Baltimore Ravens vs. Cincinnati Bengals: Observations and Analysis

Paul StaggContributor IISeptember 20, 2010

Joe needs to throw this to someone wearing a purple shirt
Joe needs to throw this to someone wearing a purple shirtMatthew Stockman/Getty Images

The Baltimore Ravens fell to 1-1 after a very disappointing showing from their new and improved offense.

Losing games 15-10 is not what any Ravens fans were expecting this year, and the offense needs to improve to meet expectations.

The statistics tell the story of a great defensive battle, with both teams just over 250 total yards and just 14 first downs. Even the breakdown of passing to rushing yards was very similar.

The difference in the game was the turnovers.  Joe Flacco threw four interceptions.  While the Bengals didn't score many points off those mistakes, the turnovers stopped what could have been point-scoring drives by the Ravens. 

The Ravens defense remains outstanding.  They now have two complete games without giving up a touchdown, and an average PPG allowed of 12.5.  With a statistic like that, the offense doesn't need to be explosive or remarkable.

This Ravens team is beginning to look like the team that won the Super Bowl in 2000.  While that template isn't flashy, it's effective.

The Ravens need to put the ball in the hands of Ray Rice and Willis McGahee.  They need to manage time of possession, and they need to wear defenses down physically.

To give credit where it is due, the Bengals have a stout defense and played very well against the Ravens.  But the Ravens need to build a solid game plan, and when their passing game begins to struggle, revert to their outstanding running game and let that set up the possession passing game.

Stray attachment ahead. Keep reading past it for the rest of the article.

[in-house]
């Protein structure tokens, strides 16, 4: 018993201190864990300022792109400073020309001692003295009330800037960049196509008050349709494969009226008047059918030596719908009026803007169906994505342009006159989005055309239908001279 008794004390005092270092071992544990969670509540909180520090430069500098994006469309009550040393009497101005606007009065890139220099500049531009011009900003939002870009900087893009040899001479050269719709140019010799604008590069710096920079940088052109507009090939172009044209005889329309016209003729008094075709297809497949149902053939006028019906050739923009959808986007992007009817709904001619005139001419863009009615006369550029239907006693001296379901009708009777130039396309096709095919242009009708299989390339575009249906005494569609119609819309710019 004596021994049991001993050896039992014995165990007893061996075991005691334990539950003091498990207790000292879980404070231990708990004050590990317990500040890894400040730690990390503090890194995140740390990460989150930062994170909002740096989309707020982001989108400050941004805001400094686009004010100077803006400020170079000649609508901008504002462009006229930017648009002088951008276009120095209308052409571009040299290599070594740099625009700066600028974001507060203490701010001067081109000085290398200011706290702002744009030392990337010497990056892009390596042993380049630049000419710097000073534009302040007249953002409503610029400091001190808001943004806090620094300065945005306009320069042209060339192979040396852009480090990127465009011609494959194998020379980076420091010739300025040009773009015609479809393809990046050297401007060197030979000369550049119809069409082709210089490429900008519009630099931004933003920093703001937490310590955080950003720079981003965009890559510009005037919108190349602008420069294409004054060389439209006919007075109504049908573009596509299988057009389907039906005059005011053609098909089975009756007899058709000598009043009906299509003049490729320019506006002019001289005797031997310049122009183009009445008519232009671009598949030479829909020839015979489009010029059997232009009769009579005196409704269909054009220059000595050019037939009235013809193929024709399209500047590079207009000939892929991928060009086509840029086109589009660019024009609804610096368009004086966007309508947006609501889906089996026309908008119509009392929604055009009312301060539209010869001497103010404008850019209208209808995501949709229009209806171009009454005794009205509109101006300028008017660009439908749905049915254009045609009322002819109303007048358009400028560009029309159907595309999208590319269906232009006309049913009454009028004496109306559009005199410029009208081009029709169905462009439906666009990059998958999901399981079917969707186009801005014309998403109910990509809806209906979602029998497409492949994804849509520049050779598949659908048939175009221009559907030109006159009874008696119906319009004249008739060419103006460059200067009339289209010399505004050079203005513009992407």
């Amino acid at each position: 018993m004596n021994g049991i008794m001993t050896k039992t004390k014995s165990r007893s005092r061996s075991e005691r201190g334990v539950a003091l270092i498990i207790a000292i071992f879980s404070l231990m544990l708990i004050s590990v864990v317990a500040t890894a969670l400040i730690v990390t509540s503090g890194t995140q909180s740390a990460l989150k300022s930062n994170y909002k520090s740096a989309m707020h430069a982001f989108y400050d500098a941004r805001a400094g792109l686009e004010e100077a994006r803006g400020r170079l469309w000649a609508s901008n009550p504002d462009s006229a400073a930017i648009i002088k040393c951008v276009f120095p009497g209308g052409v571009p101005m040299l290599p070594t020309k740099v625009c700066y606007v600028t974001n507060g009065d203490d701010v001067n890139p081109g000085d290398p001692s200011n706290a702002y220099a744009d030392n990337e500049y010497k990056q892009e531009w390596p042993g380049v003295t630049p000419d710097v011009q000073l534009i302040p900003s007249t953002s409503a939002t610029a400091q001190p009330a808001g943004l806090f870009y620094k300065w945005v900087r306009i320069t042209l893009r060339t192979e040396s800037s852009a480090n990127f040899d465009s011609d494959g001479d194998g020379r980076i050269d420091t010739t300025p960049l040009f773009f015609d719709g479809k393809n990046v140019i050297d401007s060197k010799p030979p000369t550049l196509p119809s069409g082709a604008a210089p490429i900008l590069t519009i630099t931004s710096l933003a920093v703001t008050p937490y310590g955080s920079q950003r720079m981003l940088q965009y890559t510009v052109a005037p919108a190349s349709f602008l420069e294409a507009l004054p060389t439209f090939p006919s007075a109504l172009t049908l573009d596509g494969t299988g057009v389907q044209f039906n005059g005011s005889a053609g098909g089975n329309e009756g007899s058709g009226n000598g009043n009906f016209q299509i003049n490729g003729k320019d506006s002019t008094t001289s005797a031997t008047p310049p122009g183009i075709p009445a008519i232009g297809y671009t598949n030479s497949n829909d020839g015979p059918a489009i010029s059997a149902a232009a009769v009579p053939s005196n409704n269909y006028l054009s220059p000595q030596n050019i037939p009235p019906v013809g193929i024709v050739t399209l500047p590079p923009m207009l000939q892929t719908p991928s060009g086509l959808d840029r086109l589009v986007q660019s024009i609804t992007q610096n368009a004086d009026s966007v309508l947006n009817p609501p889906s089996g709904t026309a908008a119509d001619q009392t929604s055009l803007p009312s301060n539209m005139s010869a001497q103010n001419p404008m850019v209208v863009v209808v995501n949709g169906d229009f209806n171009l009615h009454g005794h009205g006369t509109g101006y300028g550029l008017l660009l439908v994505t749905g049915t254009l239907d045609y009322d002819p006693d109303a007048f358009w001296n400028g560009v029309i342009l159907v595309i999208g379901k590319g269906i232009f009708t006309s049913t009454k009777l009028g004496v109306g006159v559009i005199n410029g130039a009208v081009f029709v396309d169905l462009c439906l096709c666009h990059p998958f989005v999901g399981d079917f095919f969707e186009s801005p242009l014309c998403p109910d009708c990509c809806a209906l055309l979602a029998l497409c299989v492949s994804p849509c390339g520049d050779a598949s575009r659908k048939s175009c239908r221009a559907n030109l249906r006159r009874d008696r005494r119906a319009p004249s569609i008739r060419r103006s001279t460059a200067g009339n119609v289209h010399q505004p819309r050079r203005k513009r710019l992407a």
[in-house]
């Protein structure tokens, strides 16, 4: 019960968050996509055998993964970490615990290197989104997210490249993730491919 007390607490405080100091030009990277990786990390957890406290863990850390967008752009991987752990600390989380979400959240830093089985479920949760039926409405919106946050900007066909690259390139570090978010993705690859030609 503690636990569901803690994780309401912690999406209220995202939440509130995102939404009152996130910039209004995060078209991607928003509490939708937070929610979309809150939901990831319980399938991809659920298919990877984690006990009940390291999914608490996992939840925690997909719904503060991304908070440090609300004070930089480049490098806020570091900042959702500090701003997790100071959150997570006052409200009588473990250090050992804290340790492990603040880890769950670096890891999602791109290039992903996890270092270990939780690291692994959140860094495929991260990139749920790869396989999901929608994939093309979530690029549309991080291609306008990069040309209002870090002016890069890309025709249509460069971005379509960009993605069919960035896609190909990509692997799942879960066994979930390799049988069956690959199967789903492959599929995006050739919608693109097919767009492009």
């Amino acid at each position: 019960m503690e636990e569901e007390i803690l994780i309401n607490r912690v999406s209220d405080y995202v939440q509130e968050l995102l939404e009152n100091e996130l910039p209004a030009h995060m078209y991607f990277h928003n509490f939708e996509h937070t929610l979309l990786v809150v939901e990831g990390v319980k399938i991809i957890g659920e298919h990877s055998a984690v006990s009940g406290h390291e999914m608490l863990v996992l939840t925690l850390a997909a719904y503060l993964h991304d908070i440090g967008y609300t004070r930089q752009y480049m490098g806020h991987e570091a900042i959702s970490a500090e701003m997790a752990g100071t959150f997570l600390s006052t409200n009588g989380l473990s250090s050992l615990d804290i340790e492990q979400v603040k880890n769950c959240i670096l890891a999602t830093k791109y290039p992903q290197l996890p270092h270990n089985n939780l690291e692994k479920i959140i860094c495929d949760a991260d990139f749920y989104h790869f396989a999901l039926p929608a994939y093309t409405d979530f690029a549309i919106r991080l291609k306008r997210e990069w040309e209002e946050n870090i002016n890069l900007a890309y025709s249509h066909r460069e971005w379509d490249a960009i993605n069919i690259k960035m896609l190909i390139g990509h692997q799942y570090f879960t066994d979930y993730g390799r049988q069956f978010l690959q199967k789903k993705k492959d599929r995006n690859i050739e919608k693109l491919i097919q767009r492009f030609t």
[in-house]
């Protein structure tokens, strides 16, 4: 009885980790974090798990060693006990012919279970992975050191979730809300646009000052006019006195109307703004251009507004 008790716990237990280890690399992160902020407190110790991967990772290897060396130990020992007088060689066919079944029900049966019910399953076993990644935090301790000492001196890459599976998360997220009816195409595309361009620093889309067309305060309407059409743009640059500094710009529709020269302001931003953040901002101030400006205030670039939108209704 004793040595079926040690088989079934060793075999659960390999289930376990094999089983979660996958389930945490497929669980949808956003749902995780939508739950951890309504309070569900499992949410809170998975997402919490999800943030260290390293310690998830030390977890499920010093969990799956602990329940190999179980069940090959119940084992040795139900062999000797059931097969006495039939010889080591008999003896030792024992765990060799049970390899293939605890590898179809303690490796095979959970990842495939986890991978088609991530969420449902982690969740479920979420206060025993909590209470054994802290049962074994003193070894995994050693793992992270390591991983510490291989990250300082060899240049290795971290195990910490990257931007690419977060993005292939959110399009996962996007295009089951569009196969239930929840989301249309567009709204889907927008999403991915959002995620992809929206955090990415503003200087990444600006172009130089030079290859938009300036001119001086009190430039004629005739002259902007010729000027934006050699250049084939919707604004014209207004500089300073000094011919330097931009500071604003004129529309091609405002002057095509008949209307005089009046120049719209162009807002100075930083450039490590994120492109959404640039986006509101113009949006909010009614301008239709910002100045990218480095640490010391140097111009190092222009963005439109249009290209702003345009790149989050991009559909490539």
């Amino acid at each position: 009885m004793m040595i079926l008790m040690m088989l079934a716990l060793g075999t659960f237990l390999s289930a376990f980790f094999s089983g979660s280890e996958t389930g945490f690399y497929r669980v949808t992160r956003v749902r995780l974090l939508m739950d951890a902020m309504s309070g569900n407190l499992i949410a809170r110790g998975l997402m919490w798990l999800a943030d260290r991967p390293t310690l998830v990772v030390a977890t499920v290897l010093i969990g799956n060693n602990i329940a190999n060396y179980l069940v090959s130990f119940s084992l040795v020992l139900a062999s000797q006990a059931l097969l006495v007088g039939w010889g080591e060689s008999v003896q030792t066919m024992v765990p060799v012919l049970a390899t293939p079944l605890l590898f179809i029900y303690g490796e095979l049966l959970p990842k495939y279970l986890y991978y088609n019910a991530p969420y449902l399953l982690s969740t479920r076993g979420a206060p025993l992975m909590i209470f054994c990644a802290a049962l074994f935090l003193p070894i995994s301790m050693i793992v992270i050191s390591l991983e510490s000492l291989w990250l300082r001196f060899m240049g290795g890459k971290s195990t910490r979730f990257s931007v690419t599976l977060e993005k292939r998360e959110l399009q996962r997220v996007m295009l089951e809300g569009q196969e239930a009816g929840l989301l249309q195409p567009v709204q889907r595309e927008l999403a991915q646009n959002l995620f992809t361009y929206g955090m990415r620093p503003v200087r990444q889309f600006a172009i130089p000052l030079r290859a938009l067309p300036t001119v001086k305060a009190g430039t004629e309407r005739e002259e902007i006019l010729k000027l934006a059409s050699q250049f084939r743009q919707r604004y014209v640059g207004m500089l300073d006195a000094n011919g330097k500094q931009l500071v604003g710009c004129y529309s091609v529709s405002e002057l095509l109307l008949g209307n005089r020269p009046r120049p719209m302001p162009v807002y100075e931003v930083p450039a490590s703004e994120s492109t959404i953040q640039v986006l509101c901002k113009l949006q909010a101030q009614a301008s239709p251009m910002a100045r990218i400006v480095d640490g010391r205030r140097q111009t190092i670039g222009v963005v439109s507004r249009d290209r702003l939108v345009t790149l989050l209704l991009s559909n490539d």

Every quarterback will have an off game.  It was obvious Flacco was having one, other than the first drive of the second half.  When that happens, Cam Cameron needs to make the right adjustments to help Flacco regain his confidence.  Remember, this is just a third-year starter.

That said, the team needs better execution from all aspects of the offense, including the quarterback.  I think they may be taking more risks knowing the defense can hold, but if the team isn't executing at all, go back to the basics that work.

I don't want to hear any more about penalties.  Yes, both the tripping call in the third quarter and the roughing the passer call against Suggs were awful.  But the referees didn't throw four interceptions.  There are going to be bad calls both ways in every game—the players need to execute well enough for those bad calls not to matter.

The team is good enough to win without being fancy; they can play smashmouth physical running football.  Had they done more of that on Sunday, they might be 2-0.


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